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Council, public inquiry into Tent City policies underway
The Tent City post-mortem process has taken its first step forward. City Council members met with city employees to discuss the proposed process at a mini-planning session on June 20. A draft with Tent City post-mortem goals, objectives and a tentative outline was tweaked and approved during the special meeting. The main change, according to Councilmember Mike Cero, is that the city agreed to consider Island residents’ concerns and comments before moving forward with the process.
“We agreed to front-load input from [Tent City 4] neighbors before staff forwards a draft proposal on the post-mortem,” Cero said.
The post-mortem, in essence, is a formal review of Tent City 4’s three-month encampment on Mercer Island last year. The roving homeless camp, run by the organization SHARE/WHEEL, resided on United Methodist Church property in the First Hill neighborhood last August through October. Because the city did not have existing permits to allow for such a set-up, it granted SHARE/WHEEL and the United Methodist Church a temporary use agreement to host the camp. This angered many Island citizens, in particular those who lived adjacent to Tent City 4.
A civic organization named Citizens for Fair Process filed a lawsuit against the city for its “illegal” creation of a temporary use agreement, citing that the public was not properly informed of the motion. The citizens’ case failed in King County Superior Court twice. The group has since filed an appeal.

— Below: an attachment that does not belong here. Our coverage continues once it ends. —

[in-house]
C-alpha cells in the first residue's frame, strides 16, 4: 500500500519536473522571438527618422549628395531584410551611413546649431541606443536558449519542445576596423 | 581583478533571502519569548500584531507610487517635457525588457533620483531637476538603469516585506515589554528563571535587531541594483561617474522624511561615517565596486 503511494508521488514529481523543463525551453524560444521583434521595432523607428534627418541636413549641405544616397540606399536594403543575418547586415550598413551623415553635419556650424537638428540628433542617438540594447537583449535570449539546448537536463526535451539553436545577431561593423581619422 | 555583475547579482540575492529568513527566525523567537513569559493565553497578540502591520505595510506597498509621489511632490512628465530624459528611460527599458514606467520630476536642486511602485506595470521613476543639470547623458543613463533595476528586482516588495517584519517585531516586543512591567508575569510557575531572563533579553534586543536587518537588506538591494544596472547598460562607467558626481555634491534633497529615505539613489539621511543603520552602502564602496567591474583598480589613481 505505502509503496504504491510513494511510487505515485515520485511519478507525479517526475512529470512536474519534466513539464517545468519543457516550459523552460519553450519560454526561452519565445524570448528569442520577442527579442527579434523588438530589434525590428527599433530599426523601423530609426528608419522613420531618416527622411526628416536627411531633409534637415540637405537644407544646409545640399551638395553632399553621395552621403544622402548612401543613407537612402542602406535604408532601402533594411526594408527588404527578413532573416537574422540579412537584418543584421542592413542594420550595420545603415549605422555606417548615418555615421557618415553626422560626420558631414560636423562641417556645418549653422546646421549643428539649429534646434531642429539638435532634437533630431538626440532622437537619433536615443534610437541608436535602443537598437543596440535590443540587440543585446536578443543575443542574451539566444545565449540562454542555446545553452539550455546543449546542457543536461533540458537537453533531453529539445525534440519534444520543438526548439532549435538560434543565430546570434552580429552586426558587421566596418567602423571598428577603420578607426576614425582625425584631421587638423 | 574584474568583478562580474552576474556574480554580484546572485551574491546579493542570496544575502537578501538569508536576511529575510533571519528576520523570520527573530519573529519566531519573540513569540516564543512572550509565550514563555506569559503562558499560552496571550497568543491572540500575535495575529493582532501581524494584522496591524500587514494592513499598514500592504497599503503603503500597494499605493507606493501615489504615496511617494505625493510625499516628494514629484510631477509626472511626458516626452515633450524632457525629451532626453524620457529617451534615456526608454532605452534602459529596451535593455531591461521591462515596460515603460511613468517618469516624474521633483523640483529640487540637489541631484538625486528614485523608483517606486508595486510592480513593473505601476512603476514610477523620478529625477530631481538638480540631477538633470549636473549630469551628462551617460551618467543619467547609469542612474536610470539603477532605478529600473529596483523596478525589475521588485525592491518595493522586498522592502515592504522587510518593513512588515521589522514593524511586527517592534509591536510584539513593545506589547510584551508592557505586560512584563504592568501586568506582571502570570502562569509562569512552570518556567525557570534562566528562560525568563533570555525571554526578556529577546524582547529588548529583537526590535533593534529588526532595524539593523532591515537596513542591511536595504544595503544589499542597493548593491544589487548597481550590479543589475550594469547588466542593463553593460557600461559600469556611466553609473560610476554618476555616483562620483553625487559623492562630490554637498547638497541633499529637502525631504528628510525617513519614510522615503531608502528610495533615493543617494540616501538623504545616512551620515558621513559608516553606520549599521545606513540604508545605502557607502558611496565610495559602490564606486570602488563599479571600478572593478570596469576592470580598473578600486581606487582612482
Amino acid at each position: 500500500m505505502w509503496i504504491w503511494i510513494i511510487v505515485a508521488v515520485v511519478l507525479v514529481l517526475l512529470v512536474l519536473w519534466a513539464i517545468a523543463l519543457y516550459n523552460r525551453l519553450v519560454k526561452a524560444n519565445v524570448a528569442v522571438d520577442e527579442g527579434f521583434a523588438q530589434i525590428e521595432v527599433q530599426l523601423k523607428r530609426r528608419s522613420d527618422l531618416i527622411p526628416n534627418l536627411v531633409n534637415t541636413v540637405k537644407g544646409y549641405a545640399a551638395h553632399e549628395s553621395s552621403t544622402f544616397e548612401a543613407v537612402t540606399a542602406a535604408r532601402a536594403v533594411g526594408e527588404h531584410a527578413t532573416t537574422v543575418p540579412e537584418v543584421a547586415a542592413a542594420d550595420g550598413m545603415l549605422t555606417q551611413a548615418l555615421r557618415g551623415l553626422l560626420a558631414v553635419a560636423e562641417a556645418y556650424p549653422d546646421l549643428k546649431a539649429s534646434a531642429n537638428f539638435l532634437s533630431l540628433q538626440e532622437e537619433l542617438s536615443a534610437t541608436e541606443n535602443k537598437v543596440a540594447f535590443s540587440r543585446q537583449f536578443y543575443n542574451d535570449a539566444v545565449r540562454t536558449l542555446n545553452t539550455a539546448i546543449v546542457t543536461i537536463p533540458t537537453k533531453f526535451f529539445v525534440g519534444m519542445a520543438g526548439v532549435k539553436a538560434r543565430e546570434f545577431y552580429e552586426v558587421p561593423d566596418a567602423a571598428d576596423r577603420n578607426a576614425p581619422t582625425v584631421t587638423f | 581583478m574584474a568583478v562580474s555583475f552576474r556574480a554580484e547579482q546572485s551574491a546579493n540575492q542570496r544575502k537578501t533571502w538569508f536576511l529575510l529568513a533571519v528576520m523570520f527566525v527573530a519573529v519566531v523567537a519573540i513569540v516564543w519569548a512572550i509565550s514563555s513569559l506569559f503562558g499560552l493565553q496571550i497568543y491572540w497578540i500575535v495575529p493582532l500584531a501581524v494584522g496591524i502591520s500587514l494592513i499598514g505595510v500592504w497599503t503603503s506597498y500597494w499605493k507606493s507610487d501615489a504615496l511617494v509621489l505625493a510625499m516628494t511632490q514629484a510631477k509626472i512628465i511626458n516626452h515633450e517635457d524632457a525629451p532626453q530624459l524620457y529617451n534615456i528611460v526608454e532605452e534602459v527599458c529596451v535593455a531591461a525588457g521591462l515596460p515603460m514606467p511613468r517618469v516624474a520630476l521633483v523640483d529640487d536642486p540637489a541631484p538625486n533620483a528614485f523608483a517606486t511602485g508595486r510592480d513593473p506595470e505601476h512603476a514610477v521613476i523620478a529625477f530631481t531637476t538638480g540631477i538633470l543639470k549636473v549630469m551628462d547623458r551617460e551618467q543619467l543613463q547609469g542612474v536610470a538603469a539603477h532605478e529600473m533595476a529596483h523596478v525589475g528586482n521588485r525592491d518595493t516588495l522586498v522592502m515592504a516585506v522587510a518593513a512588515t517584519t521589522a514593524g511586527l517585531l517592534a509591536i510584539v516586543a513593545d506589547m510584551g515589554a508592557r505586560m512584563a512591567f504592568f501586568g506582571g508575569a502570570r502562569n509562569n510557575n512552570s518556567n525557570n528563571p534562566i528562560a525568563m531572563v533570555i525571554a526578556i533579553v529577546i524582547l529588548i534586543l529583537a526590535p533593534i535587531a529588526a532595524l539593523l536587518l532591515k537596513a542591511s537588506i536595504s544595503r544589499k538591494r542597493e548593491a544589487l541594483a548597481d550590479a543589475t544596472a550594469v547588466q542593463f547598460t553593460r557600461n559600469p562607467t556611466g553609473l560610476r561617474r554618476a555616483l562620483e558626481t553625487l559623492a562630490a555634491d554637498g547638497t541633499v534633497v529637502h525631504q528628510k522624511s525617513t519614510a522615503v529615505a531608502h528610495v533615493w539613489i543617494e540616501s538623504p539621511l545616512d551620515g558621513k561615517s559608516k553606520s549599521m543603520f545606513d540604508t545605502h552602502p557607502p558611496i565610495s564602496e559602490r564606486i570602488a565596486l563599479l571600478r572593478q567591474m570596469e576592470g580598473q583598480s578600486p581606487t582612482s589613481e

Meanwhile, the city has promised to conduct a formal review of Tent City 4’s Mercer Island stay. The review will examine the 2008 Tent City process as well as develop a rubric for the future, as Tent City may apply to stay with another church organization on Mercer Island in coming years.
“Tent City has a constitutional right to be housed on church property. We don’t have the right to say no, so we need to develop an ordinance,” City Manager Rich Conrad explained.
According to a memorandum on the Tent City post-mortem process distributed to Councilmembers at the June 20 planning session, “The purpose of the review is to develop a comprehensive record of Mercer Island’s experience with hosting Tent City within the community. The record would include the things that went well and the lessons that were learned so that there will be useful information for decision-making should Tent City be invited back to Mercer Island in the future.”
In order to create a “comprehensive record,” the City Council agreed that all key stakeholders in the issue, such as Island churches, First Hill residents, city officers, SHARE/WHEEL and Tent City residents themselves, should have ample input.
Thus, the Council has asked that city members hold forums with the public this month and collect as much testimony and opinion as possible, given time restraints. The leader of this initiative is interim Parks and Recreation Director Manny O’Compo, who was elected as Tent City post-mortem facilitator. Attorney Katie Knight and Conrad will also actively contribute to the process. Once a draft ordinance is developed, the team will present it to the public and open it up for comment.
The city hopes to conclude its public inquiry by early August and begin a written report by fall, thus allowing the entire post-mortem process to close by December 2009. Although no serious plans have been acknowledged, there is a chance that Tent City 4 could return to Mercer Island in 2010. Thus, the imperative to complete the post-mortem process and establish a framework for hosting Tent City on Mercer Island by the end of 2009 is clear.
“The best scenario is that we have the post-mortem done in December,” Cero said. “What we want to avoid is people planning Tent City on MI, while the process is not finished.”
The Tent City post-mortem process is open to the public. The City Council will announce developments in the process and discuss draft reports in public meetings over the coming months.